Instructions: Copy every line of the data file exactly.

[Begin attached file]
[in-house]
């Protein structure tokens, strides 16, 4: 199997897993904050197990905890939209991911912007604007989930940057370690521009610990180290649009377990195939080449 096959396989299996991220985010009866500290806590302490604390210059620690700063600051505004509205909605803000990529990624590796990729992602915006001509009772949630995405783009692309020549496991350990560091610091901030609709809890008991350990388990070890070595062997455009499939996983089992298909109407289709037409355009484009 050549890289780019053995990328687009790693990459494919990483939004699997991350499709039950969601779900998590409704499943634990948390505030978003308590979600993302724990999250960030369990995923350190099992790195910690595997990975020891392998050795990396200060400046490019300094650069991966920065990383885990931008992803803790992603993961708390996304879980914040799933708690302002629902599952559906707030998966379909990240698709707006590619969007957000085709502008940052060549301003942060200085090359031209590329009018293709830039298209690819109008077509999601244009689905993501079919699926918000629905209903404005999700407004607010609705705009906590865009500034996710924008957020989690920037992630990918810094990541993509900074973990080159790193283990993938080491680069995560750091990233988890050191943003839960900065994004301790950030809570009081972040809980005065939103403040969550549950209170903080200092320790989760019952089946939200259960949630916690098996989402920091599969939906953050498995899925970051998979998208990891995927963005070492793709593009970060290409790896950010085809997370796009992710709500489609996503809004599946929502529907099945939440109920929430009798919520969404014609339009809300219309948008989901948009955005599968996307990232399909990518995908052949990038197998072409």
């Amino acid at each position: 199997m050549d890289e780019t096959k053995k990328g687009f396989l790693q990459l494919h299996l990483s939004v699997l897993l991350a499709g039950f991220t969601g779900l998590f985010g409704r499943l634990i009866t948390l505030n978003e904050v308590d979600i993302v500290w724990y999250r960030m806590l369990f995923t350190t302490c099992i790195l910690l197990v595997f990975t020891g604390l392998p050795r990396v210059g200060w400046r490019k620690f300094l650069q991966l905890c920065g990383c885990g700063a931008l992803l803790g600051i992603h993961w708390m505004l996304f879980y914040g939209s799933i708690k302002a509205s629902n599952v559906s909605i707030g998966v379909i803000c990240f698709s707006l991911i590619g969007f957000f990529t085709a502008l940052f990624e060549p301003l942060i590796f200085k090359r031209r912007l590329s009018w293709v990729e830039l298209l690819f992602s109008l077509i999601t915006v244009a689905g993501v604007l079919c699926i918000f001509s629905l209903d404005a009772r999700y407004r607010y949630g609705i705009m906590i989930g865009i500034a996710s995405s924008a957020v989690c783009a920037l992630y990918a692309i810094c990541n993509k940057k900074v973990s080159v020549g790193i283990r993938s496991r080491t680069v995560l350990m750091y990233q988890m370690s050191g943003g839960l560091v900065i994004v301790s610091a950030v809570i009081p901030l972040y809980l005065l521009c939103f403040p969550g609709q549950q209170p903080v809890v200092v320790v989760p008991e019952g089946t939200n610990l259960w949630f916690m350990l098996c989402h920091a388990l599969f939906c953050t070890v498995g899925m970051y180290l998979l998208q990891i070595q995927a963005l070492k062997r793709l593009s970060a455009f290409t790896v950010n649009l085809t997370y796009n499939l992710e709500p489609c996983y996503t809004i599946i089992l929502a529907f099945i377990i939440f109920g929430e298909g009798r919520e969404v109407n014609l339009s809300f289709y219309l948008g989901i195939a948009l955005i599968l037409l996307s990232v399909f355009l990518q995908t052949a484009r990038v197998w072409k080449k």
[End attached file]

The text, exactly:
[in-house]
């Protein structure tokens, strides 16, 4: 199997897993904050197990905890939209991911912007604007989930940057370690521009610990180290649009377990195939080449 096959396989299996991220985010009866500290806590302490604390210059620690700063600051505004509205909605803000990529990624590796990729992602915006001509009772949630995405783009692309020549496991350990560091610091901030609709809890008991350990388990070890070595062997455009499939996983089992298909109407289709037409355009484009 050549890289780019053995990328687009790693990459494919990483939004699997991350499709039950969601779900998590409704499943634990948390505030978003308590979600993302724990999250960030369990995923350190099992790195910690595997990975020891392998050795990396200060400046490019300094650069991966920065990383885990931008992803803790992603993961708390996304879980914040799933708690302002629902599952559906707030998966379909990240698709707006590619969007957000085709502008940052060549301003942060200085090359031209590329009018293709830039298209690819109008077509999601244009689905993501079919699926918000629905209903404005999700407004607010609705705009906590865009500034996710924008957020989690920037992630990918810094990541993509900074973990080159790193283990993938080491680069995560750091990233988890050191943003839960900065994004301790950030809570009081972040809980005065939103403040969550549950209170903080200092320790989760019952089946939200259960949630916690098996989402920091599969939906953050498995899925970051998979998208990891995927963005070492793709593009970060290409790896950010085809997370796009992710709500489609996503809004599946929502529907099945939440109920929430009798919520969404014609339009809300219309948008989901948009955005599968996307990232399909990518995908052949990038197998072409």
């Amino acid at each position: 199997m050549d890289e780019t096959k053995k990328g687009f396989l790693q990459l494919h299996l990483s939004v699997l897993l991350a499709g039950f991220t969601g779900l998590f985010g409704r499943l634990i009866t948390l505030n978003e904050v308590d979600i993302v500290w724990y999250r960030m806590l369990f995923t350190t302490c099992i790195l910690l197990v595997f990975t020891g604390l392998p050795r990396v210059g200060w400046r490019k620690f300094l650069q991966l905890c920065g990383c885990g700063a931008l992803l803790g600051i992603h993961w708390m505004l996304f879980y914040g939209s799933i708690k302002a509205s629902n599952v559906s909605i707030g998966v379909i803000c990240f698709s707006l991911i590619g969007f957000f990529t085709a502008l940052f990624e060549p301003l942060i590796f200085k090359r031209r912007l590329s009018w293709v990729e830039l298209l690819f992602s109008l077509i999601t915006v244009a689905g993501v604007l079919c699926i918000f001509s629905l209903d404005a009772r999700y407004r607010y949630g609705i705009m906590i989930g865009i500034a996710s995405s924008a957020v989690c783009a920037l992630y990918a692309i810094c990541n993509k940057k900074v973990s080159v020549g790193i283990r993938s496991r080491t680069v995560l350990m750091y990233q988890m370690s050191g943003g839960l560091v900065i994004v301790s610091a950030v809570i009081p901030l972040y809980l005065l521009c939103f403040p969550g609709q549950q209170p903080v809890v200092v320790v989760p008991e019952g089946t939200n610990l259960w949630f916690m350990l098996c989402h920091a388990l599969f939906c953050t070890v498995g899925m970051y180290l998979l998208q990891i070595q995927a963005l070492k062997r793709l593009s970060a455009f290409t790896v950010n649009l085809t997370y796009n499939l992710e709500p489609c996983y996503t809004i599946i089992l929502a529907f099945i377990i939440f109920g929430e298909g009798r919520e969404v109407n014609l339009s809300f289709y219309l948008g989901i195939a948009l955005i599968l037409l996307s990232v399909f355009l990518q995908t052949a484009r990038v197998w072409k080449k």